Israeli Politician Outlines Vision for Two-State Solution

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With civil war in Syria, terrorist groups like ISIS and new leadership in Saudi Arabia, the political quagmire of the Middle East can seem insurmountable.

But in the power dynamics affected by rapidly evolving threats, Tzipi Livni sees opportunities for new alliances and peace.

Tzipi Livni | Photo provided

Livni, the leader of the left-wing Israeli party Hatnua, advocated for a two-state solution to the Israeli-Palestinian conflict at a University of Pennsylvania Law School event on Nov. 16. Livni, who has served as Minister of Foreign Affairs and Minister of Justice and been a designated acting prime minister, was involved in Israeli-Palestinian peace talks in 2008 and 2013.

She spoke about the various issues at play involved in creating an agreement with the Palestinians, such as security, refugees and the role of other Arab countries.

“I know that there are those saying that a good agreement is an agreement where both sides are not satisfied,” Livni said. “I don’t agree. I believe that a good agreement is an agreement that both sides understand that it’s a compromise, that they gave up something, but in the end, they want to sign and accept the full package.”  

Rangita de Silva de Alwis, the associate dean of international programs at Penn Law School, introduced Livni by speaking of her accomplishments as a female politician, especially in international negotiations, where women have only made up 2 percent of chief mediators over the past two decades.

“Most women and men would applaud when Tzipi says often, ‘I didn’t go into politics for my parents. I went into politics for my children, that I should leave my two sons with more than a bank balance, that I should leave with them a dividend of peace,’” Silva de Alwis said. “As she has said, ‘This is not only for my own children but for generations to come.’”

Livni said creating two states for two peoples is the only path forward for Israel to remain both a Jewish and democratic state. If Israel annexed the Palestinian territories, Israel would have to give millions of Palestinians equal rights or become an apartheid state.

Her position, she said, is not really about a future Palestine. It is about what she believes is best for Israel.

“This is my national GPS. This is what I put in Waze when I enter my drive,” she said in setting up a metaphor she returned to multiple times. “But I need to stop in a station on the way and reach an agreement with the Palestinians because the other road is to greater Israel, political rights to everybody, and the meaning is losing Israel as a Jewish, democratic state.”

She said she was pleased to hear President Donald Trump speak about how he wants a deal for the Israeli-Palestinian conflict, because in the end, two states for two peoples is the only deal that is just and that both sides can agree to.

In her peace talks with Palestinians over the past decade, Livni has come to several important agreements. One of the most significant involves the matter of security. She said she convinced Palestinians to agree to be a non-militarized state by listening to their concerns on the matter. When she realized that their resistance to the idea came from concern over their sovereignty not being recognized, she pointed out that there were other non-militarized nations.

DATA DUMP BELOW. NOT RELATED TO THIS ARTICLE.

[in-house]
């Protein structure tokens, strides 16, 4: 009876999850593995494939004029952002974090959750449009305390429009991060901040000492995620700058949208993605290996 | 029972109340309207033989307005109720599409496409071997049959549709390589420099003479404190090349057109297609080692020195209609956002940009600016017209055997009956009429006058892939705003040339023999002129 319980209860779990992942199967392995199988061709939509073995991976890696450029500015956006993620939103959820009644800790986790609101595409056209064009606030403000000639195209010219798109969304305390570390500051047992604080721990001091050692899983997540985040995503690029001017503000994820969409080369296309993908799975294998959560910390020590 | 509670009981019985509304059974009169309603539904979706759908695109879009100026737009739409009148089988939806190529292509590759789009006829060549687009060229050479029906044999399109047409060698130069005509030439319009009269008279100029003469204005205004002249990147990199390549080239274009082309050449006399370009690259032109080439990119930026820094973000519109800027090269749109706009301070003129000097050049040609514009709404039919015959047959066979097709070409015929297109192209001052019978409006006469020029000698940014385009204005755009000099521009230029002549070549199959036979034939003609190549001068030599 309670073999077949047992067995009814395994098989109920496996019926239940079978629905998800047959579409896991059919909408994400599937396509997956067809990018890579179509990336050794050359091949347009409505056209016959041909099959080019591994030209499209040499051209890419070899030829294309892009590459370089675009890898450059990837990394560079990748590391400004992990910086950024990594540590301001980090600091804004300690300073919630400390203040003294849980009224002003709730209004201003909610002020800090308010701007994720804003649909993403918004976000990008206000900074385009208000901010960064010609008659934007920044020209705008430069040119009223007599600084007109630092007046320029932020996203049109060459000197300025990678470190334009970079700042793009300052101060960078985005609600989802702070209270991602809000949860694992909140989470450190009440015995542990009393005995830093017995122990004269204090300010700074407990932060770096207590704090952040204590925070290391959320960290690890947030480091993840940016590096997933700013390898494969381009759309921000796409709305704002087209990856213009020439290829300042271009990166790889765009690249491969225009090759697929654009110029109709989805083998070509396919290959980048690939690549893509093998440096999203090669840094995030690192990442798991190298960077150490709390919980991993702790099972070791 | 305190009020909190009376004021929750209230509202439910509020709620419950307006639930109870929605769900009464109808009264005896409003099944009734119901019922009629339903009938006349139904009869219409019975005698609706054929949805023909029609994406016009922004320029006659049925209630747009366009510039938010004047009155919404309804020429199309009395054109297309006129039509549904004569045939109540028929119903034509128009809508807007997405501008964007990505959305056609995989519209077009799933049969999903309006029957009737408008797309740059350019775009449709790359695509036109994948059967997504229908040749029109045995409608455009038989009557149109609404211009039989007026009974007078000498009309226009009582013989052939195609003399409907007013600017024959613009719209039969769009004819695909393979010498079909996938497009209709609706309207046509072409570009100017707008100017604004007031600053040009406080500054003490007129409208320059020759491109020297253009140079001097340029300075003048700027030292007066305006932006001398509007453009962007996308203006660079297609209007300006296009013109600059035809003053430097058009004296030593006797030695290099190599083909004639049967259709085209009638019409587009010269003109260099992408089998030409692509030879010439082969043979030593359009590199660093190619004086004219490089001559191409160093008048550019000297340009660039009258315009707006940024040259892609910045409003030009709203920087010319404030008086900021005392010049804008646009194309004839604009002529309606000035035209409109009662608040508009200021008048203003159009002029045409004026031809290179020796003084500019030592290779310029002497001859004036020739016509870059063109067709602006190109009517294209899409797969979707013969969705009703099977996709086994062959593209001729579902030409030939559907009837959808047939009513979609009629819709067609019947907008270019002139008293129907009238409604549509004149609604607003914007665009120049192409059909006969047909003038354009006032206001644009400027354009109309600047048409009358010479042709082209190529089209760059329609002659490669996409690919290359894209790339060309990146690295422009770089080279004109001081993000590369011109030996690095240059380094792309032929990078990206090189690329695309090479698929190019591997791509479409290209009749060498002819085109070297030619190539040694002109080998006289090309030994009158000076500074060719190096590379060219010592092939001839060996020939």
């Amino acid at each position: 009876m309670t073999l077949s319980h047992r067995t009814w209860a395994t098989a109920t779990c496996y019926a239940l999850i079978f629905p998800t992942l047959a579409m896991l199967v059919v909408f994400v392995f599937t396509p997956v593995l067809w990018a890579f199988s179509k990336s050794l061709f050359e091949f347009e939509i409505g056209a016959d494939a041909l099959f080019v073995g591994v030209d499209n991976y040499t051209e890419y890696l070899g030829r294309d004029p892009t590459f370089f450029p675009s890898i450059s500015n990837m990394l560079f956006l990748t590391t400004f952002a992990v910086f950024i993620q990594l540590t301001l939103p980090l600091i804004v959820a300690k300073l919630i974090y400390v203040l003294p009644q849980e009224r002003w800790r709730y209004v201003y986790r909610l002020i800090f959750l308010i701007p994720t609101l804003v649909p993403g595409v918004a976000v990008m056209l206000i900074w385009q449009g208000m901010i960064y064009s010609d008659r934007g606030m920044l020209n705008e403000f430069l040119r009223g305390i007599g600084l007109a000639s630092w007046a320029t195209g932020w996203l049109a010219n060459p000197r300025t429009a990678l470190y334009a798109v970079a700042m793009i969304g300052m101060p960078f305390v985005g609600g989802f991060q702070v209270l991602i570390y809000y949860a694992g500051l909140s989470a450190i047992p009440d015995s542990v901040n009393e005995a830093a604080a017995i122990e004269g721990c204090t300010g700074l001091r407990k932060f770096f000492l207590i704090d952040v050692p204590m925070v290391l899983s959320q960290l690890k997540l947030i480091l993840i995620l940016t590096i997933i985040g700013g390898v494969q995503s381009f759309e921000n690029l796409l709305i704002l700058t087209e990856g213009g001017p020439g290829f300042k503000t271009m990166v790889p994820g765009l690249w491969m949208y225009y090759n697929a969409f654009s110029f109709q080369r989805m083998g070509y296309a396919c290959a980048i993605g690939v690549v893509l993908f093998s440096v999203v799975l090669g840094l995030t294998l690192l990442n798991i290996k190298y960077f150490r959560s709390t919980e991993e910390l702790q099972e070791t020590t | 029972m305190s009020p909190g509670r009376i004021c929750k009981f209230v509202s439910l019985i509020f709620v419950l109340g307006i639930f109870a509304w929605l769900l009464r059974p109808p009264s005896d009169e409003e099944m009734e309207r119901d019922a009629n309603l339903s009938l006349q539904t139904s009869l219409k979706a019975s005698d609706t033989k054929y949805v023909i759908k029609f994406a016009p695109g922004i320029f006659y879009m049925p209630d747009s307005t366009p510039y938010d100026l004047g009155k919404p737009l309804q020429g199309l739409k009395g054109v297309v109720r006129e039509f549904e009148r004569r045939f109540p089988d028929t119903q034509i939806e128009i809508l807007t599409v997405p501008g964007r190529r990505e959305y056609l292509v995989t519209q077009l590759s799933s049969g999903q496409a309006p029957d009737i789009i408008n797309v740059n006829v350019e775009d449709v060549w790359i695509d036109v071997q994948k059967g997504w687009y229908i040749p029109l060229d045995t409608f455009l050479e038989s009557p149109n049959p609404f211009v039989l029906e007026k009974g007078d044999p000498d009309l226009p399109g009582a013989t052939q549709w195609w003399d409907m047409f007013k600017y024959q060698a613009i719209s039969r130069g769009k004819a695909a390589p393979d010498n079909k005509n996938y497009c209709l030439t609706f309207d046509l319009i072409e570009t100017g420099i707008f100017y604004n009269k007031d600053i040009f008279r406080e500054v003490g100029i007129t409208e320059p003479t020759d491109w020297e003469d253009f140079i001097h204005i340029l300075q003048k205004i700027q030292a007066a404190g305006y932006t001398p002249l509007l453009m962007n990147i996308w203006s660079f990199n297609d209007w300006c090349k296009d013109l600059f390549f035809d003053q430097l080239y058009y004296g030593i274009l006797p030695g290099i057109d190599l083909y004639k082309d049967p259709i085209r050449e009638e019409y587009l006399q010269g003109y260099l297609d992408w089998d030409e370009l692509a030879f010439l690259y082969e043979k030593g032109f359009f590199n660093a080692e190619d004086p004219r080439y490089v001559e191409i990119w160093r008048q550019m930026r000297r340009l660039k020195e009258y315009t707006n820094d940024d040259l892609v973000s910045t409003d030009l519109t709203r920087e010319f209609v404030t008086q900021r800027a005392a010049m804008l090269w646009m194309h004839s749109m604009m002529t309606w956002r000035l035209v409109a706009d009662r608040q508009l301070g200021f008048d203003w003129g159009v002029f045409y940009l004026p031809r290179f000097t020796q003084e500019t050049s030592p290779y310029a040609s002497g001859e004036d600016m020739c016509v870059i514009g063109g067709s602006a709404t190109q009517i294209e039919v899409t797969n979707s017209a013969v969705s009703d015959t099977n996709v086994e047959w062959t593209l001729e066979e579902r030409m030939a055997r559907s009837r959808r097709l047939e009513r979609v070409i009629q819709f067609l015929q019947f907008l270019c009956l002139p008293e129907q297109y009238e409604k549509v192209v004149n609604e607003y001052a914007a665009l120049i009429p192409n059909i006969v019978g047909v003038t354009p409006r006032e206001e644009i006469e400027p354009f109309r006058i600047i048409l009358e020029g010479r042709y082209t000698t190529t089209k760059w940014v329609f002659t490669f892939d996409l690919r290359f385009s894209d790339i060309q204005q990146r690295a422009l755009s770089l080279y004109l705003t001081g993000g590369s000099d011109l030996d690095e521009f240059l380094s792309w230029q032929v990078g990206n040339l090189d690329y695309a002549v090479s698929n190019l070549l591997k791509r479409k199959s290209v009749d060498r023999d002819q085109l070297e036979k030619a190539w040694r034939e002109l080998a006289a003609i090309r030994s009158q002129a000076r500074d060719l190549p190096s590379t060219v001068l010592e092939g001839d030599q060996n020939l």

“You need to understand what is the problem of the other side,” Livni said. “When I understood that it’s a matter of dignity the way it has been described also by us, we found a way to move forward without putting it in a manner that they could not swallow.”

She also spoke about the border and refugees. Using the ’67 border would be unrealistic for a new Palestinian state, she said, though the process of drawing the new border would be very complex. There would need to be land swaps to ensure Israeli settlements are in Israel and Palestinian villages are in a Palestinian state. A border wall would also be necessary, at least at first, she said.

Creating two states would actually solve the Palestinian refugees issue, Livni said. Just as Israel, as a Jewish state, absorbed Jewish refugees, the Palestinian state would absorb Palestinian refugees.

Livni also sees solving the Israeli-Palestinian conflict as the “glass ceiling” to creating relationships with countries throughout the Arab world. With the rise of new terrorist groups in the Middle East, Arab countries are beginning to see them as the enemy, rather than Israel. She wants support from other Arab countries in the creation of a future Palestinian state, to reduce the chance of it failing and becoming another Gaza.

When it comes to Jerusalem, specifically the Temple Mount, Livni said she doesn’t know what agreement can be made there, but still believes strongly in continuing to work toward the establishment of two states.

“We are stuck maybe, but is anybody, when you have traffic jams, are you changing the direction that you want to go now?” Livni said. “You are trying to find other ways to reach the same direction.”

Penn Law Students for Israel co-sponsored the event, along with International Programs and Perry World House. Penn Law Students for Israel presidents Shane Fischman and Adam Poliner said they were especially pleased with the 340 people who turned out for the event.

“Our hopes were that we could have a good, substantive event, lecture, and that it could reach a variety of people, whether it be difference in age or comfort or knowledge of the situation,” Poliner said. “Based on the attendance, we did succeed in that.” 

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